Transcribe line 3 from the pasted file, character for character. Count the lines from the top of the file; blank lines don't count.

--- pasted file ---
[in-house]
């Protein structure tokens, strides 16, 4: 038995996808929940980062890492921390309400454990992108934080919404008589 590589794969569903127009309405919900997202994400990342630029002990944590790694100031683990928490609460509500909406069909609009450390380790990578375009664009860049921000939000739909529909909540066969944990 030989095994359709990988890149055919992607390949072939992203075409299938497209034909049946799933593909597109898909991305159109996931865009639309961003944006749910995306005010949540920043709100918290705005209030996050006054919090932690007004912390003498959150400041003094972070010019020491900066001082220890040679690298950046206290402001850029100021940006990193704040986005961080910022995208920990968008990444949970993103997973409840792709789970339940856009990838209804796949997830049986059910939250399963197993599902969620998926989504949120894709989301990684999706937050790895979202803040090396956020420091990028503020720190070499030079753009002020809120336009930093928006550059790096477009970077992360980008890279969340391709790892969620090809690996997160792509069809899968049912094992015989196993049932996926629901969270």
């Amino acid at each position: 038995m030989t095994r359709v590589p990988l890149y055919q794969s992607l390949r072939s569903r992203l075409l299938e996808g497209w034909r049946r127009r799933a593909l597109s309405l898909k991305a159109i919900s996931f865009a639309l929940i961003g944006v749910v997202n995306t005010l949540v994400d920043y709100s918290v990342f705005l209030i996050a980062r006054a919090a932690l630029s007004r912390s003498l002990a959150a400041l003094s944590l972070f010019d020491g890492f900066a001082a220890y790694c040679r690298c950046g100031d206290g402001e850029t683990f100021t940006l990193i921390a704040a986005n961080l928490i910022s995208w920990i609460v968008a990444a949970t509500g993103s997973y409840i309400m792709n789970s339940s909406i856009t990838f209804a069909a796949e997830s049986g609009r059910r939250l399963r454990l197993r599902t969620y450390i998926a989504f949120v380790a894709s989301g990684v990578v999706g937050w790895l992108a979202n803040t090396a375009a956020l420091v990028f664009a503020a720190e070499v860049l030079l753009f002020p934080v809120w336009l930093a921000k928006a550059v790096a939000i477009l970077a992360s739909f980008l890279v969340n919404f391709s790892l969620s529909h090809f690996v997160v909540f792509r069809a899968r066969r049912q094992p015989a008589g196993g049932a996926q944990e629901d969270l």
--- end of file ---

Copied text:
């Amino acid at each position: 038995m030989t095994r359709v590589p990988l890149y055919q794969s992607l390949r072939s569903r992203l075409l299938e996808g497209w034909r049946r127009r799933a593909l597109s309405l898909k991305a159109i919900s996931f865009a639309l929940i961003g944006v749910v997202n995306t005010l949540v994400d920043y709100s918290v990342f705005l209030i996050a980062r006054a919090a932690l630029s007004r912390s003498l002990a959150a400041l003094s944590l972070f010019d020491g890492f900066a001082a220890y790694c040679r690298c950046g100031d206290g402001e850029t683990f100021t940006l990193i921390a704040a986005n961080l928490i910022s995208w920990i609460v968008a990444a949970t509500g993103s997973y409840i309400m792709n789970s339940s909406i856009t990838f209804a069909a796949e997830s049986g609009r059910r939250l399963r454990l197993r599902t969620y450390i998926a989504f949120v380790a894709s989301g990684v990578v999706g937050w790895l992108a979202n803040t090396a375009a956020l420091v990028f664009a503020a720190e070499v860049l030079l753009f002020p934080v809120w336009l930093a921000k928006a550059v790096a939000i477009l970077a992360s739909f980008l890279v969340n919404f391709s790892l969620s529909h090809f690996v997160v909540f792509r069809a899968r066969r049912q094992p015989a008589g196993g049932a996926q944990e629901d969270l």